Meat processors are close to agreeing upper limits for salt content in meat products.
A working group made up of the MLC, the Food and Drink Federation and the British Meat Processors Association are to send revised guidelines to FSA officials for review this month.
If agreed, all members of the BMPA - which represents the majority of branded and private label manufacturers - will have to abide by the limits as a condition of membership.
Products covered by the code include cooked meats, sausages, pork pies, burgers and ready meals containing meat. Bacon, ham and other cured products will be excluded after independent advisers warned that food safety could be
compromised. Besides adding flavour, salt is an essential preservative in such products.
The upper limits have been set at levels designed to help the FSA reach its target of reducing people’s daily salt consumption by 1g at the end of 2005, said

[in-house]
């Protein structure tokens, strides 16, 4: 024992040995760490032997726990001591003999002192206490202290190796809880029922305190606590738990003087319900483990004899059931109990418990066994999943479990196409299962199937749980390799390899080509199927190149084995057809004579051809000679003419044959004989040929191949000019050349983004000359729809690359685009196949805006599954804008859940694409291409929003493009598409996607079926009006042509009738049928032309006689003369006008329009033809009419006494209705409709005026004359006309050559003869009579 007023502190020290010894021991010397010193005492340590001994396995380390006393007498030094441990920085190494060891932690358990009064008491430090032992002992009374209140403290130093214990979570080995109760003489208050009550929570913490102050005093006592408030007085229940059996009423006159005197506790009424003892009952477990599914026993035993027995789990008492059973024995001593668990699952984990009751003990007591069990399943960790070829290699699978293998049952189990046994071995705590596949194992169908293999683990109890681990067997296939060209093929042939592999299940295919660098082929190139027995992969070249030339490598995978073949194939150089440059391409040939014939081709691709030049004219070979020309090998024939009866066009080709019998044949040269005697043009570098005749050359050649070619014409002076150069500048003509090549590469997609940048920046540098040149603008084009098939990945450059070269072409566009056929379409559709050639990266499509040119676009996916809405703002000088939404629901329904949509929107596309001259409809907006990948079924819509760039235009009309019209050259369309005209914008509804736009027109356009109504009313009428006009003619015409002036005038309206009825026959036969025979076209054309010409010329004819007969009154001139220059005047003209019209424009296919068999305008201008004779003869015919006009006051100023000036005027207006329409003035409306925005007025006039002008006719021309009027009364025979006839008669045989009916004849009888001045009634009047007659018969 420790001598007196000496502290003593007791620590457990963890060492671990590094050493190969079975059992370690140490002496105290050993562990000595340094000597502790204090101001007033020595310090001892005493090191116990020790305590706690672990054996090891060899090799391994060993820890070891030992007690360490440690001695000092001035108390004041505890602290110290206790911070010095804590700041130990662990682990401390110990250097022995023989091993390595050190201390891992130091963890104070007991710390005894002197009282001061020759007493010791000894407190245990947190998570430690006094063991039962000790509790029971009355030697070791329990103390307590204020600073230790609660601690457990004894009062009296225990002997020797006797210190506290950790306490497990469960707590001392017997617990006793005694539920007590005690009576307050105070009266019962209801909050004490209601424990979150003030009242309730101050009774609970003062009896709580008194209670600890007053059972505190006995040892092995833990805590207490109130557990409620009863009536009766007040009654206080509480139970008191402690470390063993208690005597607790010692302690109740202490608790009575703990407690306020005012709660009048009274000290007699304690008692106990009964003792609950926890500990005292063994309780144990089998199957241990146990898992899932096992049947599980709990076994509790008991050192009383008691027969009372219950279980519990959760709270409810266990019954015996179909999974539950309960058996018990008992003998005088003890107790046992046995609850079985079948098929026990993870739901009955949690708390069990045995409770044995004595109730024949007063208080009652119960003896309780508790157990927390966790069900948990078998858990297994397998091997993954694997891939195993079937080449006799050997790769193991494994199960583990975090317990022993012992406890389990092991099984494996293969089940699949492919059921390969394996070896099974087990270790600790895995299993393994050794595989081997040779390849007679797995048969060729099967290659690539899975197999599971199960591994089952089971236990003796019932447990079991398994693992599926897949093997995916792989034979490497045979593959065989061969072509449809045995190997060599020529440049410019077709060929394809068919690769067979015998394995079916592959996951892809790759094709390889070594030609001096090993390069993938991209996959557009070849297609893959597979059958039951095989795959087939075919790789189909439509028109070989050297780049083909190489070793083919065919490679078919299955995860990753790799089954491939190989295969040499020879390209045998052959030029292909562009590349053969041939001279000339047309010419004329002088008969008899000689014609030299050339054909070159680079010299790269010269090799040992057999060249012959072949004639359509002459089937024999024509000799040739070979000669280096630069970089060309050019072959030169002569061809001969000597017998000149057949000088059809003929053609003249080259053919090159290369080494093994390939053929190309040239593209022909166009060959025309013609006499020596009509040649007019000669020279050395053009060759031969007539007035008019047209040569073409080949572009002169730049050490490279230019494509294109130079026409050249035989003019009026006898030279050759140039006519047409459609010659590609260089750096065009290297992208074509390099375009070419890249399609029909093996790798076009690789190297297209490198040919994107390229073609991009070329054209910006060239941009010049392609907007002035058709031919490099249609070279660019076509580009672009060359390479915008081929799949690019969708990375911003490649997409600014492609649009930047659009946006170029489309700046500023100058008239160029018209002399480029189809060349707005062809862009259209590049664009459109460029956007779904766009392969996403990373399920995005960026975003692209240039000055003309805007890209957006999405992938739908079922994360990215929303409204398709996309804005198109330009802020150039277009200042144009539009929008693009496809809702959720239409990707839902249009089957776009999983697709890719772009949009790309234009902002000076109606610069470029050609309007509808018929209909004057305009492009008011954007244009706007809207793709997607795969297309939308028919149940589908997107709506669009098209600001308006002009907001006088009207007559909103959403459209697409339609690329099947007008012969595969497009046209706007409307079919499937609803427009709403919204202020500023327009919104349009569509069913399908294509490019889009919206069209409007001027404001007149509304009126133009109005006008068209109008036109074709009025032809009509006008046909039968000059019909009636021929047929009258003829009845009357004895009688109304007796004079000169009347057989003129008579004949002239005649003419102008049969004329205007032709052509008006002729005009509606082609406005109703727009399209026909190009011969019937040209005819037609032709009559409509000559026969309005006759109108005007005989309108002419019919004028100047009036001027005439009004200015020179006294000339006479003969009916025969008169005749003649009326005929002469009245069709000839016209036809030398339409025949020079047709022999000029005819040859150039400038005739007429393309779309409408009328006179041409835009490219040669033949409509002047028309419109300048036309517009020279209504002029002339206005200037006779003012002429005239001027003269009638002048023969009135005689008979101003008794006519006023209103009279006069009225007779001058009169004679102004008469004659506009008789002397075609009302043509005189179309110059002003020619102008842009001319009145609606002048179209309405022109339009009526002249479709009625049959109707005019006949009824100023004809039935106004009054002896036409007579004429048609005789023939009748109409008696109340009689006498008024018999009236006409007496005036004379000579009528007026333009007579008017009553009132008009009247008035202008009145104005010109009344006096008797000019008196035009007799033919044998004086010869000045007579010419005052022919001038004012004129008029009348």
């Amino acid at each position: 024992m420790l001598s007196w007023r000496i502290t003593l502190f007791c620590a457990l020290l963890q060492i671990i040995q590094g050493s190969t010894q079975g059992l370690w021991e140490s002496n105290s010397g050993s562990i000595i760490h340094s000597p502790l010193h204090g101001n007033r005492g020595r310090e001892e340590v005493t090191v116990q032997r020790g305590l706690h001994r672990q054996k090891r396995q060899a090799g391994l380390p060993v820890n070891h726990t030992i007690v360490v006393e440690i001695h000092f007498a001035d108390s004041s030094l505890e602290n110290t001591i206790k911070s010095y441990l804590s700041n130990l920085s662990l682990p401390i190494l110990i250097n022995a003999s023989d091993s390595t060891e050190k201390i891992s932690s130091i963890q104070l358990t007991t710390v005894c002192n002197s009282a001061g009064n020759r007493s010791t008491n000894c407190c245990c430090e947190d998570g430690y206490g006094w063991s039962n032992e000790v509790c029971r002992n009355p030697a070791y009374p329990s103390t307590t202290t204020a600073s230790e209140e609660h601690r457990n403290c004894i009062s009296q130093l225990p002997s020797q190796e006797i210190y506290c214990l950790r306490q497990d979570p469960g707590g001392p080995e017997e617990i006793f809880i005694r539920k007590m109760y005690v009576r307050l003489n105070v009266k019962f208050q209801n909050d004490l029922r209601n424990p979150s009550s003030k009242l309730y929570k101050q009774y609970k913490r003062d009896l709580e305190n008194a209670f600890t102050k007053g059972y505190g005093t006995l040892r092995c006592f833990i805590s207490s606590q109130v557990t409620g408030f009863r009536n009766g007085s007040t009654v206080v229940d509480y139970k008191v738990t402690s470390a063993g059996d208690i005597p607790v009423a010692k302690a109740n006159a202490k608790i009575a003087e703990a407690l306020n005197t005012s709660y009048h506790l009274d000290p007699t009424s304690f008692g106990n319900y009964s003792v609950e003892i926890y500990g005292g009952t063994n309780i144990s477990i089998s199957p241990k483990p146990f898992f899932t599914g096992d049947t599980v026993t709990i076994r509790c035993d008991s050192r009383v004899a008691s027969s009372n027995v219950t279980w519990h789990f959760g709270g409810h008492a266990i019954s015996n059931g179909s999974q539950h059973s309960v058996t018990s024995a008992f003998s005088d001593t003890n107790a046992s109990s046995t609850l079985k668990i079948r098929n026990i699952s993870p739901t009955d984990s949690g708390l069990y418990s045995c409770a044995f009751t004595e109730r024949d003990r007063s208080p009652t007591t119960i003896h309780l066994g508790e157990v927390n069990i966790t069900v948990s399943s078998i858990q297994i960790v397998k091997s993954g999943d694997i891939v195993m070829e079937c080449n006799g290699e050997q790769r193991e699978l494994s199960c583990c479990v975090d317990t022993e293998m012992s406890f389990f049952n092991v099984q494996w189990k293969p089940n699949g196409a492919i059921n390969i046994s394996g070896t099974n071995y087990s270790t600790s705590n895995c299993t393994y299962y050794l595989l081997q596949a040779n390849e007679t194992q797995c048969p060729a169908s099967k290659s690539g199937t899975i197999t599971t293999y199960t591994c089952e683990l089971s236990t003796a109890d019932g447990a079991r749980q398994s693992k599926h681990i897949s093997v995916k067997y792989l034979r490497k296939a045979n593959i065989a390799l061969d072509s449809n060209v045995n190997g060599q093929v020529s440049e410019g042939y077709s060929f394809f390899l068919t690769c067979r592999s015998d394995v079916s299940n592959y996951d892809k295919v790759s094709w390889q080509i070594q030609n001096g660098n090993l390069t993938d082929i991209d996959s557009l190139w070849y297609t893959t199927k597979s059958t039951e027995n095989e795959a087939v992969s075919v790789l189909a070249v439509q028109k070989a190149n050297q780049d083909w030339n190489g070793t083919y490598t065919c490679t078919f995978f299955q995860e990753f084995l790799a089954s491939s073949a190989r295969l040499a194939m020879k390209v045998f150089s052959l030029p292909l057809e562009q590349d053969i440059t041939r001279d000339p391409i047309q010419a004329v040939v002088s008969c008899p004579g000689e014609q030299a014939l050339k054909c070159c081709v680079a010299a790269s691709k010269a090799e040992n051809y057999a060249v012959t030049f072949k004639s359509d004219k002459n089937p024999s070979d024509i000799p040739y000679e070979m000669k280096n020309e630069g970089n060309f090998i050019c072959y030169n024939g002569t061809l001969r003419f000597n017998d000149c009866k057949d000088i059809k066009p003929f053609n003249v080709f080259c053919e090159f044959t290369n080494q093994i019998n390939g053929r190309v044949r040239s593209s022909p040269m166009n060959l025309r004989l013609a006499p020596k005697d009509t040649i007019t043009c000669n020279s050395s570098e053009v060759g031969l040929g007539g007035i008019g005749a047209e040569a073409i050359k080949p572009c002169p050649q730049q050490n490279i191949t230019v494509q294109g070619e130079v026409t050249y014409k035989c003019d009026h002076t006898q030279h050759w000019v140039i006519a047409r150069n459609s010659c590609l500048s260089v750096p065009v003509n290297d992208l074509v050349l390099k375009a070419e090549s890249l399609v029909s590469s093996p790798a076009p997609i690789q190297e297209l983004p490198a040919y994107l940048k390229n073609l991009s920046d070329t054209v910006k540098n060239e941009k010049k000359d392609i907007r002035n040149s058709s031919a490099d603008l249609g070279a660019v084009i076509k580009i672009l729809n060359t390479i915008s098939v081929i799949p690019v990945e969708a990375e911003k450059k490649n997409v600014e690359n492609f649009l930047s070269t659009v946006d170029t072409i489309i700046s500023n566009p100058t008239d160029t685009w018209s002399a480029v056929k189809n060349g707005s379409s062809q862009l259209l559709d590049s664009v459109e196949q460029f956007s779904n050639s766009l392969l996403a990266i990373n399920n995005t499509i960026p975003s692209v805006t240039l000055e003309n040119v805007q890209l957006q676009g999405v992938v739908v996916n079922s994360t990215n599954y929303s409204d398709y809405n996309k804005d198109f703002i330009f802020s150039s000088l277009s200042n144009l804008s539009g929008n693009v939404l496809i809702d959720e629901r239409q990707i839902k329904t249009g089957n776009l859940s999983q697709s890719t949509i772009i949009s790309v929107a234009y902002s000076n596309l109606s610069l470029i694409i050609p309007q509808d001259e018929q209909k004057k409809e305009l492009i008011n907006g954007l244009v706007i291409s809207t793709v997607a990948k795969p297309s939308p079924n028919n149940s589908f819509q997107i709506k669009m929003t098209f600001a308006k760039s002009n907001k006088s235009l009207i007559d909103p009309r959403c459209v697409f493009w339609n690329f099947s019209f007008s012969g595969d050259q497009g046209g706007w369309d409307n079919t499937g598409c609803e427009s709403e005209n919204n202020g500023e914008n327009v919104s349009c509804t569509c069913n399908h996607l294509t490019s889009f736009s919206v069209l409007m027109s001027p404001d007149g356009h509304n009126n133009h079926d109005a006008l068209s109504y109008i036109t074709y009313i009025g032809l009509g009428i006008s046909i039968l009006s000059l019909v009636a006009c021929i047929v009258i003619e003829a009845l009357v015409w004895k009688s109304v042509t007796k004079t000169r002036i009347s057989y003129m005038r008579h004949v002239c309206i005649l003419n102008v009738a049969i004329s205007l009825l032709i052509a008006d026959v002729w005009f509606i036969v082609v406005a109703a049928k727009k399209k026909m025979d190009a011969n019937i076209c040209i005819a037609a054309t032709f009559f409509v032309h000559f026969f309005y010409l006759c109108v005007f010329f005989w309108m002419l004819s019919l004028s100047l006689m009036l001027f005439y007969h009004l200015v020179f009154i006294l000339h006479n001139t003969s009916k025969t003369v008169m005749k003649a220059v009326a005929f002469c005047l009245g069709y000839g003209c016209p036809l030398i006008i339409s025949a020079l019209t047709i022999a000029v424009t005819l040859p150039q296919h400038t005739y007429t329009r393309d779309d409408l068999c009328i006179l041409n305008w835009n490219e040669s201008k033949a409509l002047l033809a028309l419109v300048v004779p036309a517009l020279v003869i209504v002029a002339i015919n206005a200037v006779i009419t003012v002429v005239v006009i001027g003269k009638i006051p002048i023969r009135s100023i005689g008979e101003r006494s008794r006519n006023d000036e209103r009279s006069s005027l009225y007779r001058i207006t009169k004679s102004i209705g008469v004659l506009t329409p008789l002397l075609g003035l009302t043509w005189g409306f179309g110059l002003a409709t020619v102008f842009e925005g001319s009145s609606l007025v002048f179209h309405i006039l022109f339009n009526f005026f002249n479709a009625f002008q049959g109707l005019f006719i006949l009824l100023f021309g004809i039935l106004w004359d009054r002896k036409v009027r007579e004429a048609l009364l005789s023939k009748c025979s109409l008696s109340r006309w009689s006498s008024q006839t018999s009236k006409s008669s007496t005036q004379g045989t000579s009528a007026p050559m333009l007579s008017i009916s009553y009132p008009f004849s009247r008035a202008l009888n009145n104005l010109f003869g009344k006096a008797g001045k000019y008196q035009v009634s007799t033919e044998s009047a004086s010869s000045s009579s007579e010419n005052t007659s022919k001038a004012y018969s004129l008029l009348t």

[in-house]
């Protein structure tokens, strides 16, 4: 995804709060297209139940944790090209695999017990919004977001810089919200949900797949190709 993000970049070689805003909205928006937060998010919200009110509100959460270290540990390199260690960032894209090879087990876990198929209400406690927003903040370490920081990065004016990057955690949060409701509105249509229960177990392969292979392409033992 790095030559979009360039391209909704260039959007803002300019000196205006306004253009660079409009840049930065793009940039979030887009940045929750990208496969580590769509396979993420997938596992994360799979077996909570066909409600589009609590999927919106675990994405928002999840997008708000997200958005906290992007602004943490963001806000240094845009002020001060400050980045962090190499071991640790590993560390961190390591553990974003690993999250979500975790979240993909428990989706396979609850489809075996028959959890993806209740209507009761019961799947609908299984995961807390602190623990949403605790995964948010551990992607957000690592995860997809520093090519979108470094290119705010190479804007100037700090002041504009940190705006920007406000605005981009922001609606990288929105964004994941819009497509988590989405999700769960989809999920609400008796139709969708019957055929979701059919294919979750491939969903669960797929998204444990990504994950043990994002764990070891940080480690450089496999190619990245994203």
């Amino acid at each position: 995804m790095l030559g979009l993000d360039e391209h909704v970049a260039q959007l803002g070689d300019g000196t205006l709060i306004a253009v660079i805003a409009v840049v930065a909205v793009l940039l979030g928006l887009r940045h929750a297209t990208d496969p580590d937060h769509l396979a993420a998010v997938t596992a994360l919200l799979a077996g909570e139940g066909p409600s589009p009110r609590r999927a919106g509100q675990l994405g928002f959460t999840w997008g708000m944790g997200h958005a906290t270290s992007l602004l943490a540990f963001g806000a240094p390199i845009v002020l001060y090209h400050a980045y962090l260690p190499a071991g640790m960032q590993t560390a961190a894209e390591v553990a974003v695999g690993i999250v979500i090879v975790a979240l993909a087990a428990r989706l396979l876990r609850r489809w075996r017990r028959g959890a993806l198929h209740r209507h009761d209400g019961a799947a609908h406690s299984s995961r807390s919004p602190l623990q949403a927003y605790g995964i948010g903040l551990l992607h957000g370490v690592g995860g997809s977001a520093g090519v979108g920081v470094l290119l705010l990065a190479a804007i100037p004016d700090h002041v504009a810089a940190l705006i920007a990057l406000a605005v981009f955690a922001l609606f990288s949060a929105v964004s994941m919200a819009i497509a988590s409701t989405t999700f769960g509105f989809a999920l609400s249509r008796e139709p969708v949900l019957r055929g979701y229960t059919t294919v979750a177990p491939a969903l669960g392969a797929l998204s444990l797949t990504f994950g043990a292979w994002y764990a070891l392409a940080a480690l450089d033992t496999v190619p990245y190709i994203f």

Guy Attenborough, head of communications at the MLC.
“This will equate to an average reduction of salt in processed meat products of 10%,” he added.
The working group has refused to set longer term targets now, as it wants to gauge this initiative’s success. Attenborough denied that the industry was offering the guidelines to the FSA in a bid to avoid being hit by a traffic light system warning on packaging.
“The meat products industry believes that there are some health issues to do with over-consumption of sodium and we wish to play our part in addressing this,” he said.
However, Attenborough also urged health officials to keep the issue of salt in meat products in perspective.
“The average person consumes two rashers of bacon and two sausages a week.
“The contribution of these products to sodium consumption is relatively small.”
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